Back in the late Sixties and early Seventies, we heard a lot about a phenomenon called "An Identity Crisis." It was something one had (or perhaps aspired to have?). More often it was something referred to as in "She's having an . . . ." It mystified me. How could someone not know who she was?
About the same time we'd hear people talking about "finding myself." Again, "Amazing Grace" notwithstanding, I never was really lost (other than that time on Ashbourne Road when I thought I would never see my family again).
Presently I'm active in the Lutheran Church and employed at a Quaker School. In both of these realms, I'm sometimes asked to participate in "exercises" of introspection. We'll be asked things like which of these markers really matter to us about ourselves: Gender, Age, Sexuality, Race, Class. We'll reflect for a bit (sometimes an interminable period) and then we'll "share."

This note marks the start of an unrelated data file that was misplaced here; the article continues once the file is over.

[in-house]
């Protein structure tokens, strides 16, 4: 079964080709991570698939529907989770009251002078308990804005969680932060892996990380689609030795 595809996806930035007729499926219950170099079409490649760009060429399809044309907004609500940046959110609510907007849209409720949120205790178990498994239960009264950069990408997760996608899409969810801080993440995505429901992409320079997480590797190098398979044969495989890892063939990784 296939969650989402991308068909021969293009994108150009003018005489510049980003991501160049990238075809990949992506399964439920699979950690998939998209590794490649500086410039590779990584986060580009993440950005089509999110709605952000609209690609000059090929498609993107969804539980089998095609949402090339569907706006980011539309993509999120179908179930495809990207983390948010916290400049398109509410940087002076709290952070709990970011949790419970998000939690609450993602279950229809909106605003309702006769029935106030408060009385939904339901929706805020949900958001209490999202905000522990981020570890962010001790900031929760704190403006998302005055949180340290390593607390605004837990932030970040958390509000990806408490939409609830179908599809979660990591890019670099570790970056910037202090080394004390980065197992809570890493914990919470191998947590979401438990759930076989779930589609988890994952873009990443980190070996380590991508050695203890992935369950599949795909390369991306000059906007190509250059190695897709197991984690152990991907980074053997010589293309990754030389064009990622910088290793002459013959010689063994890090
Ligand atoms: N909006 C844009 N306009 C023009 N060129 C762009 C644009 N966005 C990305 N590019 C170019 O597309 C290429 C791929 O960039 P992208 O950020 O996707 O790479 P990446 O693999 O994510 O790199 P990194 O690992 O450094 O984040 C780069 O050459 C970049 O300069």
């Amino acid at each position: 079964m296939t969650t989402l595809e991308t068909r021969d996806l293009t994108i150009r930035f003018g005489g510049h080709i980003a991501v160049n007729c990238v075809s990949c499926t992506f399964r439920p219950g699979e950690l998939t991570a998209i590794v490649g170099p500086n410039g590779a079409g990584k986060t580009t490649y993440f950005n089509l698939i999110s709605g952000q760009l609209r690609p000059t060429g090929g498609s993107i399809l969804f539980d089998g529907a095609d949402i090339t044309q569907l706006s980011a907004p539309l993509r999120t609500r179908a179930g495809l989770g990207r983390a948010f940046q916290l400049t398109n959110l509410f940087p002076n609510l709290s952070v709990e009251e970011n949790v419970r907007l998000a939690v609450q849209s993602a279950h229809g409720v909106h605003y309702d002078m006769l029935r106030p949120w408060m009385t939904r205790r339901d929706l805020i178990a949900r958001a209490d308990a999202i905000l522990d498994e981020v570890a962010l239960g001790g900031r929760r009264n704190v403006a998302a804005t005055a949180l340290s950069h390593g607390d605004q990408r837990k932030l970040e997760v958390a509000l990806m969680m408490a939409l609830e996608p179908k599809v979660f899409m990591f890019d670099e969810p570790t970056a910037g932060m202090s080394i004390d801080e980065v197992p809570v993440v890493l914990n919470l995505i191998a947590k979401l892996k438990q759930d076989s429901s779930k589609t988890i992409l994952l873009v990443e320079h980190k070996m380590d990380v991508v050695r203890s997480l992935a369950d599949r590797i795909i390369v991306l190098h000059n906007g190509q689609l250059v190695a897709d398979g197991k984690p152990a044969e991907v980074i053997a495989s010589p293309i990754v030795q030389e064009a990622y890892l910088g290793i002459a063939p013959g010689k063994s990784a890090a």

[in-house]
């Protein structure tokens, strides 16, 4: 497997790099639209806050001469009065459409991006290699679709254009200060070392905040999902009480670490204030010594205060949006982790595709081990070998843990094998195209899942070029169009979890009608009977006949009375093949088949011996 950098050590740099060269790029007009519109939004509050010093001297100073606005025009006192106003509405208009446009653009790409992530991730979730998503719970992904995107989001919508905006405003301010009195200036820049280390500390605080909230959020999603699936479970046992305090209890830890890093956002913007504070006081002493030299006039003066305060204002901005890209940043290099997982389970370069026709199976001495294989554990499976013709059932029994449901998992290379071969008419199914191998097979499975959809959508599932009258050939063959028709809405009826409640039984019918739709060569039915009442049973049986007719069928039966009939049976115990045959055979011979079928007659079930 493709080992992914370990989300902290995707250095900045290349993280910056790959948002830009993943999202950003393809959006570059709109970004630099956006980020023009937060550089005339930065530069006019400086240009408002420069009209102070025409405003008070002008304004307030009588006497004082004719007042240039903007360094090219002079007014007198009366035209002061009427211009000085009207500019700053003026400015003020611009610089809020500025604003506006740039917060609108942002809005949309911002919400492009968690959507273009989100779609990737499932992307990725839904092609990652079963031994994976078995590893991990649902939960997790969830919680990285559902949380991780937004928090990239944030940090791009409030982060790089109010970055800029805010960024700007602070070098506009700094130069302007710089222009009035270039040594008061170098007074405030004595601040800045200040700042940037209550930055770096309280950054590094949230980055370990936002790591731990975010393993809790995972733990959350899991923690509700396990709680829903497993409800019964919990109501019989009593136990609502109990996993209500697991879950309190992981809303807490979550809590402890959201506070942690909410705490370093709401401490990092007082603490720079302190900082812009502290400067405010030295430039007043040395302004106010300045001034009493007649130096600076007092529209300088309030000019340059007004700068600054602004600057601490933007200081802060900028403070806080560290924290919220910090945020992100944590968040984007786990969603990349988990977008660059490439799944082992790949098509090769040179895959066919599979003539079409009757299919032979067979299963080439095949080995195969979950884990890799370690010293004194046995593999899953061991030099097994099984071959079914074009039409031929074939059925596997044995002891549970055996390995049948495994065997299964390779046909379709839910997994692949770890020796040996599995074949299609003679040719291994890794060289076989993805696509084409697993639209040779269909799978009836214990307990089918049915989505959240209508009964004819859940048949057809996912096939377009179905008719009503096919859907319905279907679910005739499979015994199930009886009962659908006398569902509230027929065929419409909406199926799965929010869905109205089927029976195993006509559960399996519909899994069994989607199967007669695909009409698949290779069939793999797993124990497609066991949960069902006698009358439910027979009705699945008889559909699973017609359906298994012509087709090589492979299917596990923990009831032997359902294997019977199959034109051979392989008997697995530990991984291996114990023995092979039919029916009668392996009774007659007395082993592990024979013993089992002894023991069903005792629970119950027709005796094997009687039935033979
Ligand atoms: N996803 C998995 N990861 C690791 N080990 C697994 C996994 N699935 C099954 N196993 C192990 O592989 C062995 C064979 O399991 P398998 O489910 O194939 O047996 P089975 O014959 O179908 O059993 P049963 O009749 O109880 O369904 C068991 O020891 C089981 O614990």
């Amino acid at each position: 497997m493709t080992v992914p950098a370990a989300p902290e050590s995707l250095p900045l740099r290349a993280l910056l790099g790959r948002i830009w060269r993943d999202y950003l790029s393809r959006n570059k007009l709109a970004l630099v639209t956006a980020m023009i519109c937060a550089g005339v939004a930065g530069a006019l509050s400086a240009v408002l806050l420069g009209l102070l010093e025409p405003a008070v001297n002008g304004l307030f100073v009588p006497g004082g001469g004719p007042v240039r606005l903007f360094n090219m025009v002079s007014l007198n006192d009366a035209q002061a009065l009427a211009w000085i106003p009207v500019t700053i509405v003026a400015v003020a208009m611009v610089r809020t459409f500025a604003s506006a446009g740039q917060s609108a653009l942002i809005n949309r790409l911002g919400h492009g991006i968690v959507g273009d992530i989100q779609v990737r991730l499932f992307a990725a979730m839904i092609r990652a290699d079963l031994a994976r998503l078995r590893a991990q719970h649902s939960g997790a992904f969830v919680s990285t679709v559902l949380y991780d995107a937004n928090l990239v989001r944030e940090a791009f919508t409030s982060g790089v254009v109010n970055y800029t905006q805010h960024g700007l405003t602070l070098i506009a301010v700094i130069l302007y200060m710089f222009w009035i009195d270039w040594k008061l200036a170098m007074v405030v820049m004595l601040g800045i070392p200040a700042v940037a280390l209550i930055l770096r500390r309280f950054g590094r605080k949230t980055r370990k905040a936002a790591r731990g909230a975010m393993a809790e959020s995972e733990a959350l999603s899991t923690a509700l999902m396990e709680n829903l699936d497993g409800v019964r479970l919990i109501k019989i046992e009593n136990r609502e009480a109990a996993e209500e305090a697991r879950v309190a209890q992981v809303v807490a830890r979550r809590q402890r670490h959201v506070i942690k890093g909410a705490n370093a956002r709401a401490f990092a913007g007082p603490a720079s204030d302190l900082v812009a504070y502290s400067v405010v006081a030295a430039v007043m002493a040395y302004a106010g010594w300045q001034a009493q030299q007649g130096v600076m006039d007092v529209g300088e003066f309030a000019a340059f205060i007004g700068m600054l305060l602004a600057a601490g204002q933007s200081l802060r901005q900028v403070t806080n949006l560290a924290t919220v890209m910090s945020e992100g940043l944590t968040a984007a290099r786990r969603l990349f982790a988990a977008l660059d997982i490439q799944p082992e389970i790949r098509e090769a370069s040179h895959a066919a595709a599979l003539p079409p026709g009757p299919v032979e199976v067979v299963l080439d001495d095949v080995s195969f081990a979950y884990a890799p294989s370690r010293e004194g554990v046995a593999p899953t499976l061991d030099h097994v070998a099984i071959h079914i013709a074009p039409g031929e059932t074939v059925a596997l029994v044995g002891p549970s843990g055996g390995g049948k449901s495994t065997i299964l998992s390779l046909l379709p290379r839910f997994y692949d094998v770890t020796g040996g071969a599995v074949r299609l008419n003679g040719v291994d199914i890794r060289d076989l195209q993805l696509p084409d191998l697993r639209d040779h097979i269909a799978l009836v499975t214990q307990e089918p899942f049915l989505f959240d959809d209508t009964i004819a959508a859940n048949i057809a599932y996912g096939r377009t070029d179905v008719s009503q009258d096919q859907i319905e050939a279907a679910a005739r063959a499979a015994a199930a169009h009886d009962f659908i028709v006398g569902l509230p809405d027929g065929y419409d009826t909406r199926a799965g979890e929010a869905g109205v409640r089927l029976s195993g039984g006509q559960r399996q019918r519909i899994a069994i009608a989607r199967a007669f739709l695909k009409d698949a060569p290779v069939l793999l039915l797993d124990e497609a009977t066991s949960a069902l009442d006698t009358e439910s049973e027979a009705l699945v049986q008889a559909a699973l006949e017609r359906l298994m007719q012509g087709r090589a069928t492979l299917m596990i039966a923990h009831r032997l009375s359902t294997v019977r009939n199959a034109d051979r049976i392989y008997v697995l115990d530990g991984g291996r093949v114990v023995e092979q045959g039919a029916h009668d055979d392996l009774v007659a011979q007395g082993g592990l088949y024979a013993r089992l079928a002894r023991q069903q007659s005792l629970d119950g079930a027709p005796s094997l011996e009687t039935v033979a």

"As a gay man," someone will begin. And another will respond, "Well, as a Latina woman," and I sit there mute.
As a late-middle-aged straight white female, I never think about those things! I guess that if I spent enough of that introspection time pondering these markers instead of admiring the pattern on the rug or enjoying the designs the leaves are making as the breeze goes through them, I'd become aware that they impact me far more than I think.
But here's how I think of myself. And here are the markers that matter and shape me: Wife. Mother. Sister. Friend. Listener. Quilter. Lutheran/Quaker. And, praise God, Grandmother.